Curtiss Jenny Restoration

Welcome! We hope you enjoy following the restoration process of a 1918 Curtiss JN4D Jenny. Once completed, the aeroplane will be flown and displayed at the Candler Field Museum in Williamson GA (30 miles south of Atlanta). You can contact me below by clicking on "VIEW MY PROFILE"

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Location: Peachtree City, Georgia, United States

Wednesday, March 26, 2008

dyeing fittings

Soldered a few more cables today. One issue kept coming up and it had been really frustrating. When I soldered the cables, the flux seemed to take the dye out of the cad plating. You can see that below. I tried wrapping the fitting with tape and took extra care to not let the the flux come into contact with the fitting. But it never worked.

I called Paul Dougherty. He told me that the original Curtiss shackles and turnbuckle ends were originally cad plated a silver/white color. Today, modern hardware is plated with a golden color. He mentioned that you could soak the ends in a lye/water solution and it would remove the dye, but he had not done it but a few times.

So, I called Frank Pavliga. Frank is another antique airplane guru who built a beautiful Waco 9 recently. I was told that he knew more about the process. Sure enough, he did. The process works rather well. The fittings turn silver. However, they take on a "galvanized" silver look and have a slight "chalky" appearance.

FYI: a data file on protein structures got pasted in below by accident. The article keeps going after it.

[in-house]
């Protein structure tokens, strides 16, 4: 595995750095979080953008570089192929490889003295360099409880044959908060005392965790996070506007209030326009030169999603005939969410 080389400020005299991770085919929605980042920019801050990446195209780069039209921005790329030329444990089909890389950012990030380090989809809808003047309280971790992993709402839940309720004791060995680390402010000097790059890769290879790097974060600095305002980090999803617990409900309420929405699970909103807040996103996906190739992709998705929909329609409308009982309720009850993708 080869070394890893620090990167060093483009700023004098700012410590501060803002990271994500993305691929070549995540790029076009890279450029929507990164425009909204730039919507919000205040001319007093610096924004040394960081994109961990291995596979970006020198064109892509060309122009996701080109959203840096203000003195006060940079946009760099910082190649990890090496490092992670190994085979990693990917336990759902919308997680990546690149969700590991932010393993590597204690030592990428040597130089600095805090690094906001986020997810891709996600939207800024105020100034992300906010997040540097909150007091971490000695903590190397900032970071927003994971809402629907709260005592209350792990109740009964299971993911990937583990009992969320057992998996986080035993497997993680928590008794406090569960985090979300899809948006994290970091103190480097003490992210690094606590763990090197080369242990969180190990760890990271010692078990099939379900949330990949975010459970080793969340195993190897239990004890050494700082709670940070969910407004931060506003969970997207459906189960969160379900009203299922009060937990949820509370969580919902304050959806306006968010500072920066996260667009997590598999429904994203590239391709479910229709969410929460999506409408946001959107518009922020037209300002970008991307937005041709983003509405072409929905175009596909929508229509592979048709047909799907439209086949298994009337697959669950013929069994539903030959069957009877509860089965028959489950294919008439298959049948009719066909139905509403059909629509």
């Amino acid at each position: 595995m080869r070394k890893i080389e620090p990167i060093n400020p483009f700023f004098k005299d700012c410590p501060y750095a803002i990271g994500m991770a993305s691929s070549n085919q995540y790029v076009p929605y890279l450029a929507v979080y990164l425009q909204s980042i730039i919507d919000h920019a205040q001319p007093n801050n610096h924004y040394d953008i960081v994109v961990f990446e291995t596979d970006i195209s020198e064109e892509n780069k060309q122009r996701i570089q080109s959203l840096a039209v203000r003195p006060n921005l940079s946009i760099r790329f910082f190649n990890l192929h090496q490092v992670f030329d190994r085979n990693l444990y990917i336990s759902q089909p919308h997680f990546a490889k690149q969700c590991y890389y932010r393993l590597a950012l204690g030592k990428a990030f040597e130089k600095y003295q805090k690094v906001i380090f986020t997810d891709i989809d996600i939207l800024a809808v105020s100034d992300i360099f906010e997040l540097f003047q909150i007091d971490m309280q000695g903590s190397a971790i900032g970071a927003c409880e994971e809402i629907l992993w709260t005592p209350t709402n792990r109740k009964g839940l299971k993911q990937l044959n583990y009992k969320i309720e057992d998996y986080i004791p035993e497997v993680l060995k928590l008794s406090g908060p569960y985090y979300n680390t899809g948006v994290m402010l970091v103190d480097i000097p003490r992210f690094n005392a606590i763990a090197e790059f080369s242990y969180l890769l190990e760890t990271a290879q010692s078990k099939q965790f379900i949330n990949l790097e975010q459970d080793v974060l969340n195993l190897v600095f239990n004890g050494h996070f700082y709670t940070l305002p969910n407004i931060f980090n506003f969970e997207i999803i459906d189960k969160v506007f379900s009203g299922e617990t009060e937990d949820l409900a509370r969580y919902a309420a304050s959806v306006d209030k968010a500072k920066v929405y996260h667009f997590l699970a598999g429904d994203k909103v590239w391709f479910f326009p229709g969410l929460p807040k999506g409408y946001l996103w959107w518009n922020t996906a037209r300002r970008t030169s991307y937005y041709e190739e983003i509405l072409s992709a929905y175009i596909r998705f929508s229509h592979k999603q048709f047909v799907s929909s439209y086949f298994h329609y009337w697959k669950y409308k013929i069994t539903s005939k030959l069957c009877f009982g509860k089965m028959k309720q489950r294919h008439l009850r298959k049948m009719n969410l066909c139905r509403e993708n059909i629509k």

So, I decided to try the process on a spare cable. First, you have to find pure lye. Apparently, lye is a very dangerous chemical. Your big chain stores (Lowes and Home Depot) don't sell it. They pulled it from their shelves a few years ago. Apparently they were worrived about the corrosive and caustic effects. I knew plumbers used lye to clear drains. So a trip to a local mom and pop hardware store (thank goodness for them) yielded had Household Drain Opener....which was 100 percent pure lye.

I added three or four teaspoons to water. Make sure you use a glass container. Otherwise the lye will eat through your metal container.

Then I soaked the fitting for about 30 minutes. Don't breathe the fumes and make sure you use cold water.

I worried about having residual caustic lye trapped in the crevices of the cable, so I made a solution of baking soda and water as a rinse.

After the fitting turned silver, I washed it with the baking soda solution and then doused it with cold water. Here are the results:

They look great. Before I do all the other fittings, I will let the test fittings sit for a month. I want to make sure that it stays the silver color and does not get too chalky. My other option is to paint the fittings silver or simply leave them alone (stains and all). I will debate this one for a while. Anyone out there have any experience with this?

If I were to build another Jenny, I would have had the fittings cad plated silver before soldering them in place. Live and learn.

More this weekend



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